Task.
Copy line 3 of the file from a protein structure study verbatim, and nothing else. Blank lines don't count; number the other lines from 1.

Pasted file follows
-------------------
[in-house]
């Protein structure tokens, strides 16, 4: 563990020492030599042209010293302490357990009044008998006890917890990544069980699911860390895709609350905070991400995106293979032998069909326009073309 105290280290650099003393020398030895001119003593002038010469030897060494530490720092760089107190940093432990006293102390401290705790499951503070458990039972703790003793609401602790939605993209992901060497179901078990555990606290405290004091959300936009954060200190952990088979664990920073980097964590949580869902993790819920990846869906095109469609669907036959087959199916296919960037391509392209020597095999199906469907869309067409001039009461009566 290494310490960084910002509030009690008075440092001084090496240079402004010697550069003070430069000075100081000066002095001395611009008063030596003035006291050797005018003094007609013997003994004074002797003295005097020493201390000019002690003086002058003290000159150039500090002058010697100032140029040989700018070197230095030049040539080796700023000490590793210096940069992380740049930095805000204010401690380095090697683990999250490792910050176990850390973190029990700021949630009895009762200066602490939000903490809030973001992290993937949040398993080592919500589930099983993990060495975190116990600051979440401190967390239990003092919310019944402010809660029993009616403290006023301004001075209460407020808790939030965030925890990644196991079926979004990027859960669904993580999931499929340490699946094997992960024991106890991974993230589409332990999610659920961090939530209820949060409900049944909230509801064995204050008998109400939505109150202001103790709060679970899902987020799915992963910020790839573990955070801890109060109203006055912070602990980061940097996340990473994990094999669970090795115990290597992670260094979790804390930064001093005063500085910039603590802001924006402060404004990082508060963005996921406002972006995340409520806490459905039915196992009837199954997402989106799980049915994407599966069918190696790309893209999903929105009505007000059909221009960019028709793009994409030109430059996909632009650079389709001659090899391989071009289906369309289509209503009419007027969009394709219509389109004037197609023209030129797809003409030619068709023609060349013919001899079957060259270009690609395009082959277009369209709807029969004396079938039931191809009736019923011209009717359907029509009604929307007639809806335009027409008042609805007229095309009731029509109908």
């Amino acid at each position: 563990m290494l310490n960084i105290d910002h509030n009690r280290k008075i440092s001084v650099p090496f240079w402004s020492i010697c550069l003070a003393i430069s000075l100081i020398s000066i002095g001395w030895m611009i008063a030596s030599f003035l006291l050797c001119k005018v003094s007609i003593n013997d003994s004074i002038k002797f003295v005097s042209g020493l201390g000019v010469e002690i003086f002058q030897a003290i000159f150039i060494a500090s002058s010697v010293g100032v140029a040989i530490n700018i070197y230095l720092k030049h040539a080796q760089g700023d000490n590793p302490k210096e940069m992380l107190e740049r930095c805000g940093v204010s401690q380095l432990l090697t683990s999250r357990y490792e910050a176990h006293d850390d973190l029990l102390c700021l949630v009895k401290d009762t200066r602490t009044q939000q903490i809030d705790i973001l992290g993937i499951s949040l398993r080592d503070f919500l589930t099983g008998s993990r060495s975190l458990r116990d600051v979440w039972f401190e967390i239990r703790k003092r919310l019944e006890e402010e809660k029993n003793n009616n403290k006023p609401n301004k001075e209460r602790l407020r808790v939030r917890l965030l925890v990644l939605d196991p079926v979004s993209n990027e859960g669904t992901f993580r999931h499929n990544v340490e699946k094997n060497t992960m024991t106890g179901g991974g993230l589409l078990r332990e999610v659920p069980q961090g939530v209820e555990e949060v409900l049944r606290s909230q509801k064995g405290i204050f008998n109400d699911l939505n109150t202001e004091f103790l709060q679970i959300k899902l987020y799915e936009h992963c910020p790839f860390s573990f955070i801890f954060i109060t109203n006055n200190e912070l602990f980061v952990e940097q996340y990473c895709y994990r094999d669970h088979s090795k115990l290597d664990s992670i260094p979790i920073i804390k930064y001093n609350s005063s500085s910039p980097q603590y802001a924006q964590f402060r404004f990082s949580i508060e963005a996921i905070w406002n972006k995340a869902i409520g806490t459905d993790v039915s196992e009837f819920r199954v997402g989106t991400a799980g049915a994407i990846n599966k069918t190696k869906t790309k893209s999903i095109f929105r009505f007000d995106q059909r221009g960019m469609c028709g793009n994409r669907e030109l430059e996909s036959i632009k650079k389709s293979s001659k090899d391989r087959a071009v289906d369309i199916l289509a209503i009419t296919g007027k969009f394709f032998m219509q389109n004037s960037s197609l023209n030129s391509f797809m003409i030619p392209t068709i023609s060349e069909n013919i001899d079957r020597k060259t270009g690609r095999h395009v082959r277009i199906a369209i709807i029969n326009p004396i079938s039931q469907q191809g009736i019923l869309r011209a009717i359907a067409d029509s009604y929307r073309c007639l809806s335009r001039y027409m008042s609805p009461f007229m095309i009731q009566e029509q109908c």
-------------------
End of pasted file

């Amino acid at each position: 563990m290494l310490n960084i105290d910002h509030n009690r280290k008075i440092s001084v650099p090496f240079w402004s020492i010697c550069l003070a003393i430069s000075l100081i020398s000066i002095g001395w030895m611009i008063a030596s030599f003035l006291l050797c001119k005018v003094s007609i003593n013997d003994s004074i002038k002797f003295v005097s042209g020493l201390g000019v010469e002690i003086f002058q030897a003290i000159f150039i060494a500090s002058s010697v010293g100032v140029a040989i530490n700018i070197y230095l720092k030049h040539a080796q760089g700023d000490n590793p302490k210096e940069m992380l107190e740049r930095c805000g940093v204010s401690q380095l432990l090697t683990s999250r357990y490792e910050a176990h006293d850390d973190l029990l102390c700021l949630v009895k401290d009762t200066r602490t009044q939000q903490i809030d705790i973001l992290g993937i499951s949040l398993r080592d503070f919500l589930t099983g008998s993990r060495s975190l458990r116990d600051v979440w039972f401190e967390i239990r703790k003092r919310l019944e006890e402010e809660k029993n003793n009616n403290k006023p609401n301004k001075e209460r602790l407020r808790v939030r917890l965030l925890v990644l939605d196991p079926v979004s993209n990027e859960g669904t992901f993580r999931h499929n990544v340490e699946k094997n060497t992960m024991t106890g179901g991974g993230l589409l078990r332990e999610v659920p069980q961090g939530v209820e555990e949060v409900l049944r606290s909230q509801k064995g405290i204050f008998n109400d699911l939505n109150t202001e004091f103790l709060q679970i959300k899902l987020y799915e936009h992963c910020p790839f860390s573990f955070i801890f954060i109060t109203n006055n200190e912070l602990f980061v952990e940097q996340y990473c895709y994990r094999d669970h088979s090795k115990l290597d664990s992670i260094p979790i920073i804390k930064y001093n609350s005063s500085s910039p980097q603590y802001a924006q964590f402060r404004f990082s949580i508060e963005a996921i905070w406002n972006k995340a869902i409520g806490t459905d993790v039915s196992e009837f819920r199954v997402g989106t991400a799980g049915a994407i990846n599966k069918t190696k869906t790309k893209s999903i095109f929105r009505f007000d995106q059909r221009g960019m469609c028709g793009n994409r669907e030109l430059e996909s036959i632009k650079k389709s293979s001659k090899d391989r087959a071009v289906d369309i199916l289509a209503i009419t296919g007027k969009f394709f032998m219509q389109n004037s960037s197609l023209n030129s391509f797809m003409i030619p392209t068709i023609s060349e069909n013919i001899d079957r020597k060259t270009g690609r095999h395009v082959r277009i199906a369209i709807i029969n326009p004396i079938s039931q469907q191809g009736i019923l869309r011209a009717i359907a067409d029509s009604y929307r073309c007639l809806s335009r001039y027409m008042s609805p009461f007229m095309i009731q009566e029509q109908c």